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I understand they aren't real and they seem to branch computation whenever there are 2 options, instead of picking one. But, for example, if I say this:

"Non deterministically guess a bijection p of vertices from Graph G to Graph H" (context here is Graph Isomorphism)

What is that supposed to mean? I understand the bijection, but it says "non deterministically guess". If it's guessing, how is that an algorithmic approach? How can it guarantee it's going to work?

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4 Answers 4

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There's different ways to picture one. One I find useful is the oracle model. Did you ever see the Far Side cartoon where a derivation on the blackboard has "Here a miracle occurs" as one of the intermediate steps? In this version of a NDTM, when you need to choose something, the oracle writes the correct version on the right part of the tape. (This is taken from Garey and Johnson, Computers and Intractability, their classic book on NP-complete problems.) You aren't allowed to assume you've got the right one, though, and there may not be a correct one.

Therefore, when you non-deterministically guess a bijection, you're getting the correct bijection for your purposes, provided one exists.

It isn't a good basis for an algorithm, since the complexity of implementing a non-deterministic Turing machine is basically exponential in the nondeterministic states, and the algorithmic equivalent of the nondeterministic guess is to try every possible bijection.

From a theoretical point of view, I'd translate it as "If there is a bijection such that....". From an algorithmic point of view, find another book, or another chapter of the same book, since that approach is useless for even moderately large graphs.

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I believe what is meant is "non deterministically choose a solution" and then test that the solution is true. Since all possible choices (guesses) are tested, the solution is guaranteed.

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A physical implementation of the non-deterministic Turing machine is the DNA computer. For example, here's an outline of how to solve the traveling salesman problem in DNA:

  1. Get/make a bunch of DNA sequences, each with length proportional to the cost of an edge in your graph and sticky ends with sequences uniquely identifying one of the vertices that the edge connects.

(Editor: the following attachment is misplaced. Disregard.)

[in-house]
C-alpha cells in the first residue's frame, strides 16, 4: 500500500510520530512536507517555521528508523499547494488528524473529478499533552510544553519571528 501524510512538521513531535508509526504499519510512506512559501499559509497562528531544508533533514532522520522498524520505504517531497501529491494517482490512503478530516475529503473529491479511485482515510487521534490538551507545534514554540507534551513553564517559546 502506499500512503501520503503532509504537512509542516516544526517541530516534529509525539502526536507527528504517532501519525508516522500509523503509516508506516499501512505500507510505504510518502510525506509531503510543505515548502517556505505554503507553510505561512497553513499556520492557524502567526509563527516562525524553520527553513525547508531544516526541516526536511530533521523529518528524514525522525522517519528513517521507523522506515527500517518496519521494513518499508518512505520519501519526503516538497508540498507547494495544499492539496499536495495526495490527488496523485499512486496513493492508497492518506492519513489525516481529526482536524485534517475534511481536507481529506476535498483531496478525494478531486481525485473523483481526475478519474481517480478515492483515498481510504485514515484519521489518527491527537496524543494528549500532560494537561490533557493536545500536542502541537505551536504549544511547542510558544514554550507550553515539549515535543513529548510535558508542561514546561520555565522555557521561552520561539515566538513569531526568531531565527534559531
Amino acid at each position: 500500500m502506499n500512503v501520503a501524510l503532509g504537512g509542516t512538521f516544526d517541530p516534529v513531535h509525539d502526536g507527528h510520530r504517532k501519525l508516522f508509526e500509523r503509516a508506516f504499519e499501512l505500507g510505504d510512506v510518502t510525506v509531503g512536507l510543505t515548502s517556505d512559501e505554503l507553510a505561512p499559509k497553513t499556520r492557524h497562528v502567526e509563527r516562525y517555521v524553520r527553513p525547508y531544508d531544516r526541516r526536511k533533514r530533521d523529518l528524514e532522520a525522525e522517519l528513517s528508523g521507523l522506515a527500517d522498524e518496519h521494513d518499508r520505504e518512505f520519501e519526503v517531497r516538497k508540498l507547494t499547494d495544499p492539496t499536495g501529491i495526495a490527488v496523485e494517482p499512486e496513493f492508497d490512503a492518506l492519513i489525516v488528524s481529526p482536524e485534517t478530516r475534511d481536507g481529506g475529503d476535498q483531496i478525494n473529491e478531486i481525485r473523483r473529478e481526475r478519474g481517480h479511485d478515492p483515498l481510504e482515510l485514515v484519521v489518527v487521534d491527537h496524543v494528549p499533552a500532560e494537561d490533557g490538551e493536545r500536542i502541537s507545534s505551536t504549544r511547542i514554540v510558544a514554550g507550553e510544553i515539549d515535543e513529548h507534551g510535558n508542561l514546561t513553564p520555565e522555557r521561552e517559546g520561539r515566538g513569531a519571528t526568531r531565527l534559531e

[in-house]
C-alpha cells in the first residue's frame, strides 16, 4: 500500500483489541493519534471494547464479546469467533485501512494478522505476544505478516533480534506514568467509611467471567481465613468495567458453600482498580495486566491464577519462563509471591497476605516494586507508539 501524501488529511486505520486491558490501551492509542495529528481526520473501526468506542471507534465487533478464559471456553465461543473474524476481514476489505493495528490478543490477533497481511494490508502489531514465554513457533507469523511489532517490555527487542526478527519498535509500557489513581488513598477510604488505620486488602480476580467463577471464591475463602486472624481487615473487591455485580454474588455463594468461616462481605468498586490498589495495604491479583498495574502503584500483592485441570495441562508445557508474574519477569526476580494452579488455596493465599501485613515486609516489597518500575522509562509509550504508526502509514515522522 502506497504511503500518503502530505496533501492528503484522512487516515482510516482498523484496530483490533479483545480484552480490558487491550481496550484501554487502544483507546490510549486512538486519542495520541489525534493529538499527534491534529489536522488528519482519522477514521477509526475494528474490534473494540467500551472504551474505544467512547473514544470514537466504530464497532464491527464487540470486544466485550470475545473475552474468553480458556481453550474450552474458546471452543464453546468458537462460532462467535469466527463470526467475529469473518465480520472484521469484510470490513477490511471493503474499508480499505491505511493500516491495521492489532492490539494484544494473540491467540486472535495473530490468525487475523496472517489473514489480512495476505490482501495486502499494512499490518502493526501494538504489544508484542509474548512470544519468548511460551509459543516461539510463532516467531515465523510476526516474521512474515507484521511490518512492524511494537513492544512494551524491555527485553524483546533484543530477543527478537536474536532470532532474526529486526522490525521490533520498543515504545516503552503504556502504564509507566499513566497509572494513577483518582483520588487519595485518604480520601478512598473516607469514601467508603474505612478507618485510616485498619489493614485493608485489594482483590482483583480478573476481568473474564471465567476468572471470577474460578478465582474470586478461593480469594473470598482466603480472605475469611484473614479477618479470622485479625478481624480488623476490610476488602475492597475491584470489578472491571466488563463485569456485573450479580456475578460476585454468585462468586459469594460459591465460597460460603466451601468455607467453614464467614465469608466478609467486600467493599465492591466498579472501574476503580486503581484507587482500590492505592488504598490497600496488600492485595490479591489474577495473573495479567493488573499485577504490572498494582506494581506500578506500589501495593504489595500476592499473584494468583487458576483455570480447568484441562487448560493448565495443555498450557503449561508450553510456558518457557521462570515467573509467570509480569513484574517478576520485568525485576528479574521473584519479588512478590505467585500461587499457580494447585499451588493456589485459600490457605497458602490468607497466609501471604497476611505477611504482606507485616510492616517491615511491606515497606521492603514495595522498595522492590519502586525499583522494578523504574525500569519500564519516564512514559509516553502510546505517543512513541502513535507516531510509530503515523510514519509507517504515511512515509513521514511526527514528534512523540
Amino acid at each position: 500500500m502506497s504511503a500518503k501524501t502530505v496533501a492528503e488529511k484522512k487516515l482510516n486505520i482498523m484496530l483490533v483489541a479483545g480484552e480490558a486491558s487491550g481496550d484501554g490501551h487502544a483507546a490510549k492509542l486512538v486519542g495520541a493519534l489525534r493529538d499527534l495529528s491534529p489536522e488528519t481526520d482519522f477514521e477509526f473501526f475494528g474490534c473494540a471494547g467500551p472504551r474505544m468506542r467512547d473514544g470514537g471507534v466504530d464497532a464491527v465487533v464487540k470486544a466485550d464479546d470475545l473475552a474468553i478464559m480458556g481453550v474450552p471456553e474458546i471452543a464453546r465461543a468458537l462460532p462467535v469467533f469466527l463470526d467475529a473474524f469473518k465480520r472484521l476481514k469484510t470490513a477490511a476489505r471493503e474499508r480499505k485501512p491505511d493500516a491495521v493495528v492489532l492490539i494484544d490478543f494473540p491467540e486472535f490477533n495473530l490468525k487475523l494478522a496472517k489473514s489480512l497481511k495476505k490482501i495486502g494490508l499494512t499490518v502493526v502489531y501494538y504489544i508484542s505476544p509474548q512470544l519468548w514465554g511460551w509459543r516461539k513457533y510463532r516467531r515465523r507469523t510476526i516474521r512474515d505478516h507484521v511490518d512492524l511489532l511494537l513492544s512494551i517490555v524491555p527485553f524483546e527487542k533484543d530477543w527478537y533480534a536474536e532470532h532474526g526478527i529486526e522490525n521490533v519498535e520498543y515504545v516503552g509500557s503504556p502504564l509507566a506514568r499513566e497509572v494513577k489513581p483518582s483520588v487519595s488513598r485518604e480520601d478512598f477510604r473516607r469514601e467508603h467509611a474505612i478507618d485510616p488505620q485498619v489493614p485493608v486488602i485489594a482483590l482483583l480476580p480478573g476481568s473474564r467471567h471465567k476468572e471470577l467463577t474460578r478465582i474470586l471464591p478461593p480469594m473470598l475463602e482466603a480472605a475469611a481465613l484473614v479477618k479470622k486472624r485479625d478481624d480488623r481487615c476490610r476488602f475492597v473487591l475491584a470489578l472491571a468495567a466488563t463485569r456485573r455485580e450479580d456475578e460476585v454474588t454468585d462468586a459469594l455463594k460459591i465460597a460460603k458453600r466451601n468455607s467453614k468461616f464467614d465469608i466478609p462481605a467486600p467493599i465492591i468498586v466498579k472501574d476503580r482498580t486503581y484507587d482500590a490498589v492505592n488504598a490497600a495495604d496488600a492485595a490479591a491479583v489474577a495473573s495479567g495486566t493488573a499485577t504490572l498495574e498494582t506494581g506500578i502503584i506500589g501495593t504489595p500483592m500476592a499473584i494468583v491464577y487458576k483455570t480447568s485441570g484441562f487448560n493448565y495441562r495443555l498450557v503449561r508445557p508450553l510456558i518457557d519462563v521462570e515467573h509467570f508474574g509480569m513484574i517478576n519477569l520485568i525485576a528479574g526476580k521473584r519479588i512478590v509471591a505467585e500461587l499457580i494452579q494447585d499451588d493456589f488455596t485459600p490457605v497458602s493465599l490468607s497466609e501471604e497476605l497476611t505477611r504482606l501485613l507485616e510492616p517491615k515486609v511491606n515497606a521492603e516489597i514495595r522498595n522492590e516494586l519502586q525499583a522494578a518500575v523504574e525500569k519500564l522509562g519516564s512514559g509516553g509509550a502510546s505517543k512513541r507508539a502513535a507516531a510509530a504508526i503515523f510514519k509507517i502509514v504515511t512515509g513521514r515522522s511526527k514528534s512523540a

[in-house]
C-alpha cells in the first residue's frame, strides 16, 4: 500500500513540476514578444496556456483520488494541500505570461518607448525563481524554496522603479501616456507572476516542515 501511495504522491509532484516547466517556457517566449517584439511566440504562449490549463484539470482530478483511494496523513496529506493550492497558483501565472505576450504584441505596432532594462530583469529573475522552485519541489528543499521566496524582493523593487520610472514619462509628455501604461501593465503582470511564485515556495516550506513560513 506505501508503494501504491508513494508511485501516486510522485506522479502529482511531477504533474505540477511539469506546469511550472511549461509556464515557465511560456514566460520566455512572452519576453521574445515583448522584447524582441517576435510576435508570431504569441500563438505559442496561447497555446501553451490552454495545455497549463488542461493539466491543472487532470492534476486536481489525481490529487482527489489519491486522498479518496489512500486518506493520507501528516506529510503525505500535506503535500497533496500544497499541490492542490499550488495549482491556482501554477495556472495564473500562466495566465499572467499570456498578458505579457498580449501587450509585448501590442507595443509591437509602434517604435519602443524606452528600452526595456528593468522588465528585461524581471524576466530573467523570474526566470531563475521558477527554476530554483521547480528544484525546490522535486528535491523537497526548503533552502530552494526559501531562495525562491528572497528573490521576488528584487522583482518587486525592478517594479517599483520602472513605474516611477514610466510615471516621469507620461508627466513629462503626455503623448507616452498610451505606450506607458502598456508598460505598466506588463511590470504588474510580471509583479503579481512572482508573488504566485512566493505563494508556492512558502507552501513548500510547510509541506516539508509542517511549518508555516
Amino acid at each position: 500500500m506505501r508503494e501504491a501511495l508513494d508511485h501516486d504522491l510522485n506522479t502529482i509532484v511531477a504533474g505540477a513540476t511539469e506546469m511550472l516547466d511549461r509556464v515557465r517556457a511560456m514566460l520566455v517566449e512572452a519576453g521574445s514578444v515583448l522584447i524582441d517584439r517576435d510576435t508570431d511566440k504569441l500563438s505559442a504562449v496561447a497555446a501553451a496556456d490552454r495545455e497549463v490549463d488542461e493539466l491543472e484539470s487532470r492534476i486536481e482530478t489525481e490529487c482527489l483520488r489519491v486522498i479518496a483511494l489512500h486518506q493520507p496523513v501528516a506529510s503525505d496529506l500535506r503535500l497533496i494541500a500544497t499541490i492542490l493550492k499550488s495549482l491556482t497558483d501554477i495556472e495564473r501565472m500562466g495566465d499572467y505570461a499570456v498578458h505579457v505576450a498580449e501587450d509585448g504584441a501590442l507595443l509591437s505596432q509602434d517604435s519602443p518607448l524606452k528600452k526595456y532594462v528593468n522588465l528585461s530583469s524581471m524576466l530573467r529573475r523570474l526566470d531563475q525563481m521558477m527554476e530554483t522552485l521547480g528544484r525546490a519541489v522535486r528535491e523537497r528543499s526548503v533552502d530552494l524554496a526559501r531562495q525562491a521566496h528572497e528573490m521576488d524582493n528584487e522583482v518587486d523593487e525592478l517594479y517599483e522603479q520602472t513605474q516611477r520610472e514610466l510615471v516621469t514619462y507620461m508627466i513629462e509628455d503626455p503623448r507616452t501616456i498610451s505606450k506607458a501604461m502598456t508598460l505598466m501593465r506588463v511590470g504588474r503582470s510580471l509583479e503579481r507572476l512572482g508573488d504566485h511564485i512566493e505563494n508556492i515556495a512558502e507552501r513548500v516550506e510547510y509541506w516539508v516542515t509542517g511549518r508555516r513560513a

2. Mix them together, with DNA ligase in a big beaker. They'll anneal to each other in sequences that represent every possible path through the graph (ok, not the really long ones).

  3. Remove all the sequences that are missing at least one vertex. To do this, sequentially select for each vertex using hybridization. For example, if "ACGTACA" encodes vertex 1, select for sequences that bind to "TGTACGA". Then repeat this selection for every other vertex.

  4. Sort the remaining sequences by size using gel electrophoresis. Then sequence the shortest one. The sequence encodes the shortest path through your graph.

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And remember that, for large problems, you need a really, really big beaker. Possibly one that won't fit in the galaxy. These problems get bigger real fast. –  David Thornley Jan 25 '10 at 15:06

They don't, they just sort of illustrate a point. Basically what they do is guess an answer, and check if it's right(deterministically). It's not the guessing the answer part that's important though, it's checking that the answer is right. It's just like saying given an arbitrary solution, is it correct? So for example there are problems that take exponential time to compute, and some of their answers can be checked in polynomial time, but some can't. So what the non-deterministic TM does is it divides those two, the ones that can be checked quickly from the ones that can't. And then this brings up the bigger question, if one group of questions solutions can be verified much quicker than another, can their solutions also be generated quicker? This question hasn't been answered, yet.

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